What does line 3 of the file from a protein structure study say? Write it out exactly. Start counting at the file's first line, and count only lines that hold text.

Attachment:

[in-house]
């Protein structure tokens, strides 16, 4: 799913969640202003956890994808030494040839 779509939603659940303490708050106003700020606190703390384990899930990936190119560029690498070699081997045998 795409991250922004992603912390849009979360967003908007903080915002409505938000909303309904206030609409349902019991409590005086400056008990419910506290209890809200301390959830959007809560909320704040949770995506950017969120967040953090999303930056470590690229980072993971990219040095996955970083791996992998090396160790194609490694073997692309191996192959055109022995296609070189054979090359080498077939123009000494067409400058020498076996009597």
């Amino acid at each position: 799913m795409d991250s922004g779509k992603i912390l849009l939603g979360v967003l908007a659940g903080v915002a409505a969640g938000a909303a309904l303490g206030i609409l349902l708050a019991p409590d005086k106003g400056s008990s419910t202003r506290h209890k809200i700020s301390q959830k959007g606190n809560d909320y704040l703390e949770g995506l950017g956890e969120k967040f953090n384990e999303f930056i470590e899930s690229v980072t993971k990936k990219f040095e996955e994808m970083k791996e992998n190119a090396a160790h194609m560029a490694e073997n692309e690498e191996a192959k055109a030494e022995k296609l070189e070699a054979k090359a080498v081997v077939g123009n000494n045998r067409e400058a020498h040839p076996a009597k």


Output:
């Amino acid at each position: 799913m795409d991250s922004g779509k992603i912390l849009l939603g979360v967003l908007a659940g903080v915002a409505a969640g938000a909303a309904l303490g206030i609409l349902l708050a019991p409590d005086k106003g400056s008990s419910t202003r506290h209890k809200i700020s301390q959830k959007g606190n809560d909320y704040l703390e949770g995506l950017g956890e969120k967040f953090n384990e999303f930056i470590e899930s690229v980072t993971k990936k990219f040095e996955e994808m970083k791996e992998n190119a090396a160790h194609m560029a490694e073997n692309e690498e191996a192959k055109a030494e022995k296609l070189e070699a054979k090359a080498v081997v077939g123009n000494n045998r067409e400058a020498h040839p076996a009597k």